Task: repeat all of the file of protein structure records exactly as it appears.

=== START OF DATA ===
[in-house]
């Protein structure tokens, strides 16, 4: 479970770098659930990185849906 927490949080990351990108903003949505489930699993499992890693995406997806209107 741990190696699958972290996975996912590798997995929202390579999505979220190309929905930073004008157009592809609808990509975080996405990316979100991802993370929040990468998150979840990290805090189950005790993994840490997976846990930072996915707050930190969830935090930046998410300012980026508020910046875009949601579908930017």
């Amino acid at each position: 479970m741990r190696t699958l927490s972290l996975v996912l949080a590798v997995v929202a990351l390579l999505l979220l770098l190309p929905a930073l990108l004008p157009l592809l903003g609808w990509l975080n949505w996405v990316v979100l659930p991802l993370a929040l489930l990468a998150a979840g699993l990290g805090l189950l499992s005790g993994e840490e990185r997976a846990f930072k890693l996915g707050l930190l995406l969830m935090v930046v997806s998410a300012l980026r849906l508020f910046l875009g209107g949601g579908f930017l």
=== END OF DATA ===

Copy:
[in-house]
């Protein structure tokens, strides 16, 4: 479970770098659930990185849906 927490949080990351990108903003949505489930699993499992890693995406997806209107 741990190696699958972290996975996912590798997995929202390579999505979220190309929905930073004008157009592809609808990509975080996405990316979100991802993370929040990468998150979840990290805090189950005790993994840490997976846990930072996915707050930190969830935090930046998410300012980026508020910046875009949601579908930017």
């Amino acid at each position: 479970m741990r190696t699958l927490s972290l996975v996912l949080a590798v997995v929202a990351l390579l999505l979220l770098l190309p929905a930073l990108l004008p157009l592809l903003g609808w990509l975080n949505w996405v990316v979100l659930p991802l993370a929040l489930l990468a998150a979840g699993l990290g805090l189950l499992s005790g993994e840490e990185r997976a846990f930072k890693l996915g707050l930190l995406l969830m935090v930046v997806s998410a300012l980026r849906l508020f910046l875009g209107g949601g579908f930017l």